Kittens Change to Cats: A Guide to Feeding Your Feline Friends

0

When it comes to pet care, especially with young ones, feeding is often the first major concern you will have. Specifically, you probably will or have asked yourself ‘am I doing it right’? How much do you give them? How many times per day? Then there’s the first-time owner’s nightmare of what type of food is right for your kitten or cat?

Well which one is it? Kitten or Cat?

This is the first and most fundamental question when it comes to feeding your new kitty friend. Generally speaking, cats reach full adulthood around one year of age. The exception is very large breeds, such as a Maine Coon, which will reach full maturity closer to 18 months so keep that in mind if you own one of these.

You may not know the age of your pet, however, and that’s okay. There are some some simple signs to look for and get a pretty accurate guess even if you’re inexperienced. First, look at the teeth. With kittens, their baby teeth are much sharper and the canines are substantially smaller, so check those out. If your kitten has a mouth full of tiny needles or a mix-and-match of baby teeth and permanent ones, the you can stop right there, you’ve got a kitten!

Kittens replace all their baby teeth around 6-7 months, so if you see the new teeth come in, you can get a very accurate estimate of their age. If not, it can be a little more difficult. The next best home-test is by their fur. A kitten has a completely different coat than an adult, with wispy, incredibly soft fur that you probably can’t help touching every time your friend comes near. Their adult coat comes in closer to 8 months in most cases, so this is another good identifier for age.

How much does it matter?

When it comes to pet care, a lot of owners see the ‘for all life stages’ badge on their food and take the manufacturer at their word. After all, they couldn’t put it on the bag if it wasn’t true, right? While it isn’t entirely untrue, if it were entirely accurate, you wouldn’t see kitten and senior labels on any of the food.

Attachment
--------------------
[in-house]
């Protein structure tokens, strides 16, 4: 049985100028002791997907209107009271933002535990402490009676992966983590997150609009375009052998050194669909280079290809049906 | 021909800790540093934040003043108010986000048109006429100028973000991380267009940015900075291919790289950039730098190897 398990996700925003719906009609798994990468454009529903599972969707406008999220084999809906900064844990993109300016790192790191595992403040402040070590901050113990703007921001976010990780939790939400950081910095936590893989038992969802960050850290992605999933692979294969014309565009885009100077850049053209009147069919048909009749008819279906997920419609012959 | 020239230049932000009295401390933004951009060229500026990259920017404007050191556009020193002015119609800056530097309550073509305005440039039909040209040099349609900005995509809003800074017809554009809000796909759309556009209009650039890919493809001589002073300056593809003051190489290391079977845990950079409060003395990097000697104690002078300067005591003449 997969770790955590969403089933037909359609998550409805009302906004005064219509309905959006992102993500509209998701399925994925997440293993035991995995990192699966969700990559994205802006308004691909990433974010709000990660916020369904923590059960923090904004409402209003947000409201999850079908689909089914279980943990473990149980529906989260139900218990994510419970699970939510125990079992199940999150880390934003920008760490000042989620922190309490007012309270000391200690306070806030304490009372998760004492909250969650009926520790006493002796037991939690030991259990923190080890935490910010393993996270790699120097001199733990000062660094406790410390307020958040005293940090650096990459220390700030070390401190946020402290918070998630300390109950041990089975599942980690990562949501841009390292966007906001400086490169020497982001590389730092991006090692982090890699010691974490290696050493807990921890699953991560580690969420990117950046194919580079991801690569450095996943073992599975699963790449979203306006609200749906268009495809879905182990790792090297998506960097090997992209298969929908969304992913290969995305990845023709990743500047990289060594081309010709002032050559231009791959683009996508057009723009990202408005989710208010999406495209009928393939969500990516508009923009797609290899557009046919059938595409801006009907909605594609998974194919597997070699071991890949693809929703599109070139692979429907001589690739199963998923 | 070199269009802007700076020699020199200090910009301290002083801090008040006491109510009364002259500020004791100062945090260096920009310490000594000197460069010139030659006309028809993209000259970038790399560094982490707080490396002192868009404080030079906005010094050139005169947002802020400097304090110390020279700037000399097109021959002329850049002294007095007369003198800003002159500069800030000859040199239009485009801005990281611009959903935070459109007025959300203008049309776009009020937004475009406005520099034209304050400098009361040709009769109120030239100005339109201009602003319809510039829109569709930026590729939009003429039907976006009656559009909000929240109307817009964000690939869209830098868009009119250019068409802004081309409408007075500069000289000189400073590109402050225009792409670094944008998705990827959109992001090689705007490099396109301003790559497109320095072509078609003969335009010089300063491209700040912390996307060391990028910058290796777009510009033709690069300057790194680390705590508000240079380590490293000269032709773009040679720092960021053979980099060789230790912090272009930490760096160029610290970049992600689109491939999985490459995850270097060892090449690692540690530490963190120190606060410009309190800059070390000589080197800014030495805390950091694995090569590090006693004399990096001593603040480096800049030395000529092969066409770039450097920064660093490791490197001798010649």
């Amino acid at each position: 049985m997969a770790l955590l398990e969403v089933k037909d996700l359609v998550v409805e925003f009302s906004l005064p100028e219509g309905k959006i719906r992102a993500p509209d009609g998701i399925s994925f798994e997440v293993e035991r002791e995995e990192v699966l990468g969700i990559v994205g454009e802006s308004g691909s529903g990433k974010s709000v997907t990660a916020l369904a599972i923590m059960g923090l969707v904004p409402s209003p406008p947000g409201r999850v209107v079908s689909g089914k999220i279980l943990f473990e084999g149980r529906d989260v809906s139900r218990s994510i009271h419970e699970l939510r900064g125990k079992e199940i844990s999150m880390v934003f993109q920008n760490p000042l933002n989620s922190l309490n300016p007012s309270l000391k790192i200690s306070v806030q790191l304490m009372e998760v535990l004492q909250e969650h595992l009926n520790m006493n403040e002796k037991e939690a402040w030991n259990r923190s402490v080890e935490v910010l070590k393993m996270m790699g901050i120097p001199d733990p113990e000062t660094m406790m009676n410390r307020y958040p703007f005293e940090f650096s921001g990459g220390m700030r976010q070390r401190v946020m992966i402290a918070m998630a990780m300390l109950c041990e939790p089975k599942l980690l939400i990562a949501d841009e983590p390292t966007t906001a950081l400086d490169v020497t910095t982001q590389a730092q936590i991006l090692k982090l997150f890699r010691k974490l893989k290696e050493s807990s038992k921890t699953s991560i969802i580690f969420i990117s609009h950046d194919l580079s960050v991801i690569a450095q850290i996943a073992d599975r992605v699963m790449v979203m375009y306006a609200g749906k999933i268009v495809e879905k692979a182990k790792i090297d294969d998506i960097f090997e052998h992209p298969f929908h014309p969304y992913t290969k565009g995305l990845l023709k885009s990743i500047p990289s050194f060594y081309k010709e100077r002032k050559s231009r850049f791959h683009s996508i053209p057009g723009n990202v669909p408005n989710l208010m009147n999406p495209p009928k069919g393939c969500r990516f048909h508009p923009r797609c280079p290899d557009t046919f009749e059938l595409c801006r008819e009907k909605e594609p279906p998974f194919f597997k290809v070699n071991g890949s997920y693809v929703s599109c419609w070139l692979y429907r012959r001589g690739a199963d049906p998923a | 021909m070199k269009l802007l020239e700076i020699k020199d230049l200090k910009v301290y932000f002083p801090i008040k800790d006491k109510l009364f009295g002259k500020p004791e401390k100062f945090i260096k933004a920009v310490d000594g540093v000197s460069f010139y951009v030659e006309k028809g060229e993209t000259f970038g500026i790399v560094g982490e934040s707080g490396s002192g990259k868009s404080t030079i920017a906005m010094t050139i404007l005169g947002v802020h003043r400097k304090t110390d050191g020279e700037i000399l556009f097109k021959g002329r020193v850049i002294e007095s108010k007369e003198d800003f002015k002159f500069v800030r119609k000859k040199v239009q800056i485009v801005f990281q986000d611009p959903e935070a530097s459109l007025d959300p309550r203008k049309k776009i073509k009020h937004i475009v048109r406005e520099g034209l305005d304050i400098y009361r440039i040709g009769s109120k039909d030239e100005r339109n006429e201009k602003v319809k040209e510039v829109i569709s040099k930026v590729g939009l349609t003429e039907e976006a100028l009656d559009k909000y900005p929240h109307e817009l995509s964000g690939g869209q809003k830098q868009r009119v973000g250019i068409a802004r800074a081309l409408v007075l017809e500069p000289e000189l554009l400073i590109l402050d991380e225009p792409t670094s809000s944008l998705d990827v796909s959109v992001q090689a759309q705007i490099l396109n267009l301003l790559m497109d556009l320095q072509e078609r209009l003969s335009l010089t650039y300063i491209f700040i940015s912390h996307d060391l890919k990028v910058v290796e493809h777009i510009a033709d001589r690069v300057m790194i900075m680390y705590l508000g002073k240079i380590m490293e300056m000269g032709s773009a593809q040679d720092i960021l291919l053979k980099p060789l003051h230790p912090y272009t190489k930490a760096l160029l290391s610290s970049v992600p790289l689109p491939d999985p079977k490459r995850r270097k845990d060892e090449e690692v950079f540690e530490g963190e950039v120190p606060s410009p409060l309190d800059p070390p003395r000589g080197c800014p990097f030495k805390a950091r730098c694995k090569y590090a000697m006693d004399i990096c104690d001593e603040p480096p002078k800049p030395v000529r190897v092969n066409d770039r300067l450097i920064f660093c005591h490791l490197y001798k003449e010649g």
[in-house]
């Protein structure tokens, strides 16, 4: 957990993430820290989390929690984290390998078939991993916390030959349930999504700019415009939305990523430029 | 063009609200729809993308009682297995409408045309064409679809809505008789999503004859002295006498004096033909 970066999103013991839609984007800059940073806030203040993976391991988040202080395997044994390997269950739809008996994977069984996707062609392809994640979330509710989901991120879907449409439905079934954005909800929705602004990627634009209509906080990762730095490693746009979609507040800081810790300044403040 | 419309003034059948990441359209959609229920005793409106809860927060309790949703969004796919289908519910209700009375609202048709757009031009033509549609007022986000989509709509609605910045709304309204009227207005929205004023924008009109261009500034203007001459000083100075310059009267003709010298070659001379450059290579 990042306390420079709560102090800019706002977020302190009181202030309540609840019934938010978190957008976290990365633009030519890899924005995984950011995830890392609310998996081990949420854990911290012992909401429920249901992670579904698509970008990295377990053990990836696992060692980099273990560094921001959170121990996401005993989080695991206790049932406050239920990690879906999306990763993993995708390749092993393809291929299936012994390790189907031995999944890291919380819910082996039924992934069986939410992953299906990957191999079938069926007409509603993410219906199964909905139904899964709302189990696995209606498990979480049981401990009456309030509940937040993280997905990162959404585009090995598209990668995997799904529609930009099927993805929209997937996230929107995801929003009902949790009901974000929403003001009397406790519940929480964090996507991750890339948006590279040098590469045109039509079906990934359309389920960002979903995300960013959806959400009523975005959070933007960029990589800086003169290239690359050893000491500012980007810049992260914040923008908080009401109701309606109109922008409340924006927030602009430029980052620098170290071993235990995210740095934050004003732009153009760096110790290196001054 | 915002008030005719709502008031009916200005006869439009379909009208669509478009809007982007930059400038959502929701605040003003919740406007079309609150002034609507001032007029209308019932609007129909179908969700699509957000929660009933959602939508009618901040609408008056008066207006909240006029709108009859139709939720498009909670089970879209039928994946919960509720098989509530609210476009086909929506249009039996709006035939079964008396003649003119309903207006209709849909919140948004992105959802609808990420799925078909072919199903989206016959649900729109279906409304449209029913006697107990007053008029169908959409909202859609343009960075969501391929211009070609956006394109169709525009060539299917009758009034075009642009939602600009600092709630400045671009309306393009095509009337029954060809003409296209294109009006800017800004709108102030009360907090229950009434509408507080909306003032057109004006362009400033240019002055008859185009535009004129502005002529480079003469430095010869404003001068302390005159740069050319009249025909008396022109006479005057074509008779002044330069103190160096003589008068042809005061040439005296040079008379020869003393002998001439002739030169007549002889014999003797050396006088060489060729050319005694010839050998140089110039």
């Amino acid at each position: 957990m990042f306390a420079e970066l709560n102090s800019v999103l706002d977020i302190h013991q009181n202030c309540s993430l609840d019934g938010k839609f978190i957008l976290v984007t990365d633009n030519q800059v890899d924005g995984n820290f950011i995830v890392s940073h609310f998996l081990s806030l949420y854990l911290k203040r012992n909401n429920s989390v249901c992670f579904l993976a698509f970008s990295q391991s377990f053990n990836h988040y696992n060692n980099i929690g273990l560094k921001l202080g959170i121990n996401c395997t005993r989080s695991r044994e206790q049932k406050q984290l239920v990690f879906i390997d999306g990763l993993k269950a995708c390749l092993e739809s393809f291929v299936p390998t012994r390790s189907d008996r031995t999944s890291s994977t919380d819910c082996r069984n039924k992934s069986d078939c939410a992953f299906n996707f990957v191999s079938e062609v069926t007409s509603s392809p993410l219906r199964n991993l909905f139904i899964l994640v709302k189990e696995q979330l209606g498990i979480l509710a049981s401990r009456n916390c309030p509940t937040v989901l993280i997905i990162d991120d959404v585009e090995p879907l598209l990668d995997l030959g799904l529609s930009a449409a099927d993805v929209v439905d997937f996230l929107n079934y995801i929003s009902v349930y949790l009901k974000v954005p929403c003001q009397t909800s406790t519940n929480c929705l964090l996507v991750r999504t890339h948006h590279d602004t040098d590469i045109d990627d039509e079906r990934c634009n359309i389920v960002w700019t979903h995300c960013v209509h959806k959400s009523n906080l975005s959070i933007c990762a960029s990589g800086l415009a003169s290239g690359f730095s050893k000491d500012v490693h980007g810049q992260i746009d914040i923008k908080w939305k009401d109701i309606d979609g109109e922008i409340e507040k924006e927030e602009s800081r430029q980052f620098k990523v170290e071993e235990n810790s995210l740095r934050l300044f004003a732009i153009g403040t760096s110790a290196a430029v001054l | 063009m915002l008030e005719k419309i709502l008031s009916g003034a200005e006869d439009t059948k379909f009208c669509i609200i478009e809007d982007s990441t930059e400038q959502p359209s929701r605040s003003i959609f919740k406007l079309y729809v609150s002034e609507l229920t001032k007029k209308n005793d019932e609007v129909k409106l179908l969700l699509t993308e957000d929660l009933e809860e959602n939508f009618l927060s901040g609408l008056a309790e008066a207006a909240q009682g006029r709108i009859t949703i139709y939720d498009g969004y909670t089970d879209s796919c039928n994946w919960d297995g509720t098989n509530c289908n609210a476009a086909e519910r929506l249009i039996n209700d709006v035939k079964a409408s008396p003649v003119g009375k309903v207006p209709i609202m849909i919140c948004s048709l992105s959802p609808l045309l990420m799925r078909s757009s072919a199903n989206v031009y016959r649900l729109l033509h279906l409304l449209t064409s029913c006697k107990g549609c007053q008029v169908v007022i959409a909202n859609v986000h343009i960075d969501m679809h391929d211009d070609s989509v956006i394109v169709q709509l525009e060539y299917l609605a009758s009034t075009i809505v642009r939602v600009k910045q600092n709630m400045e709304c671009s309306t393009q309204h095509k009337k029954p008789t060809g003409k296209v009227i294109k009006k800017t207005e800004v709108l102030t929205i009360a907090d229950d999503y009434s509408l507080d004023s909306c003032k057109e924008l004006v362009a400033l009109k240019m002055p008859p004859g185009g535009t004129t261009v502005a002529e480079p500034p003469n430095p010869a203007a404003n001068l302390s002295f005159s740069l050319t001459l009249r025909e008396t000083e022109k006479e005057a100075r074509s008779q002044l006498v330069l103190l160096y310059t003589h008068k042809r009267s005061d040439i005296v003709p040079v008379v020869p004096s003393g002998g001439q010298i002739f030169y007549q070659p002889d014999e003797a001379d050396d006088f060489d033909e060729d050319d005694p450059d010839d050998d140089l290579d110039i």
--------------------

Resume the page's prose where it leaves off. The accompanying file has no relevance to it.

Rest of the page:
Growing kittens have very different nutritional needs than adult cats, so of course there would not be a food that is perfect for both life stages. Kittens are growing rapidly, and that requires a much higher nutrient density in their diet. The protein, fat, and vitamins & minerals are all found in much higher percentages when it comes to food designed for kittens.

All of these are also too much for an adult cat, so getting them onto adult food is important when they reach the appropriate age. This may also be where ‘all life stages’ food best comes into play for your pet. Kittens don’t keep growing like… Well, like kittens, until they reach adulthood. If you don’t know your cat’s exact age, but they’ve got their permanent teeth, adult coat, and are pretty much adult size you should feel comfortable feeding an all stages diet.

Give it a few months, and as your cat reaches full maturity for certain, consider going all the way to a full-fledged adult diet.

As always, no advice is 100% true for every animal. Before making any changes to your cat’s diet, please consult a qualified veterinarian on what is best for your kitty.

Leave A Reply

%d bloggers like this:
Skip to toolbar